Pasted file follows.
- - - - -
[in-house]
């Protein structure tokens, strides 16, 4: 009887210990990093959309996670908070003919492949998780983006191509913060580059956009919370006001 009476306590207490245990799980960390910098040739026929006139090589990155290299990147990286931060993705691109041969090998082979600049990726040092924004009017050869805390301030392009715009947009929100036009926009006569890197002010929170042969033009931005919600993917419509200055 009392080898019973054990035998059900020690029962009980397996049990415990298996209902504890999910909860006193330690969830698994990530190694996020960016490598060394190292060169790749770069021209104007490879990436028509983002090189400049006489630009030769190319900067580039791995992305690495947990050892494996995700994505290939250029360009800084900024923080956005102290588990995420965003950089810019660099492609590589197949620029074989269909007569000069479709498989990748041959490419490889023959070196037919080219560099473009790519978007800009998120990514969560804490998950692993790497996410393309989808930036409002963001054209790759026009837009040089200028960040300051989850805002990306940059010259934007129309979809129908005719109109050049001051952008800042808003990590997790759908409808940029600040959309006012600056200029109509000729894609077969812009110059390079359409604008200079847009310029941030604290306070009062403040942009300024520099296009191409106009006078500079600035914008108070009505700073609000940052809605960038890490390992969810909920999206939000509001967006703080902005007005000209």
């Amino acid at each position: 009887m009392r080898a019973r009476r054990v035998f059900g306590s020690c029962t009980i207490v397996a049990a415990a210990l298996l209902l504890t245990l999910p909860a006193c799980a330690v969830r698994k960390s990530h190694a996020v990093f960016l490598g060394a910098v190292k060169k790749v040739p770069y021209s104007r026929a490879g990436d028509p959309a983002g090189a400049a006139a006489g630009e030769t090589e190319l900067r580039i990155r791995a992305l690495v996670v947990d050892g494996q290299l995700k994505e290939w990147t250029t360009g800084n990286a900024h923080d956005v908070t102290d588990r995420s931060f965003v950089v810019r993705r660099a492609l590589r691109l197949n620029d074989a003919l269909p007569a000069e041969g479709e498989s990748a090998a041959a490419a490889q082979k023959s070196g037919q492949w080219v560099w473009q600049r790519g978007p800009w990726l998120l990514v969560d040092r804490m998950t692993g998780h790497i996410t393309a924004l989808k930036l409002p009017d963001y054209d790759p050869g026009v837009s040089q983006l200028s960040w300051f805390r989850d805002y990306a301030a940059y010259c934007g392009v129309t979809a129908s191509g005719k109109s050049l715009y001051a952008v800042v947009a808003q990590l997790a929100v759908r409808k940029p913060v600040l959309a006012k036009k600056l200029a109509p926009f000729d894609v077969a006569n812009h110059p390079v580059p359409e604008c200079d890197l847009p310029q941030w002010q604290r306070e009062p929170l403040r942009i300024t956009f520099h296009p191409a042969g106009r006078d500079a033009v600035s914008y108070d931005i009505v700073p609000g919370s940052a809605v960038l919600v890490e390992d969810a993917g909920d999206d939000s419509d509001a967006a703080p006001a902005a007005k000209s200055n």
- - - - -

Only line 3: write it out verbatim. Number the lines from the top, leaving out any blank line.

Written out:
């Amino acid at each position: 009887m009392r080898a019973r009476r054990v035998f059900g306590s020690c029962t009980i207490v397996a049990a415990a210990l298996l209902l504890t245990l999910p909860a006193c799980a330690v969830r698994k960390s990530h190694a996020v990093f960016l490598g060394a910098v190292k060169k790749v040739p770069y021209s104007r026929a490879g990436d028509p959309a983002g090189a400049a006139a006489g630009e030769t090589e190319l900067r580039i990155r791995a992305l690495v996670v947990d050892g494996q290299l995700k994505e290939w990147t250029t360009g800084n990286a900024h923080d956005v908070t102290d588990r995420s931060f965003v950089v810019r993705r660099a492609l590589r691109l197949n620029d074989a003919l269909p007569a000069e041969g479709e498989s990748a090998a041959a490419a490889q082979k023959s070196g037919q492949w080219v560099w473009q600049r790519g978007p800009w990726l998120l990514v969560d040092r804490m998950t692993g998780h790497i996410t393309a924004l989808k930036l409002p009017d963001y054209d790759p050869g026009v837009s040089q983006l200028s960040w300051f805390r989850d805002y990306a301030a940059y010259c934007g392009v129309t979809a129908s191509g005719k109109s050049l715009y001051a952008v800042v947009a808003q990590l997790a929100v759908r409808k940029p913060v600040l959309a006012k036009k600056l200029a109509p926009f000729d894609v077969a006569n812009h110059p390079v580059p359409e604008c200079d890197l847009p310029q941030w002010q604290r306070e009062p929170l403040r942009i300024t956009f520099h296009p191409a042969g106009r006078d500079a033009v600035s914008y108070d931005i009505v700073p609000g919370s940052a809605v960038l919600v890490e390992d969810a993917g909920d999206d939000s419509d509001a967006a703080p006001a902005a007005k000209s200055n």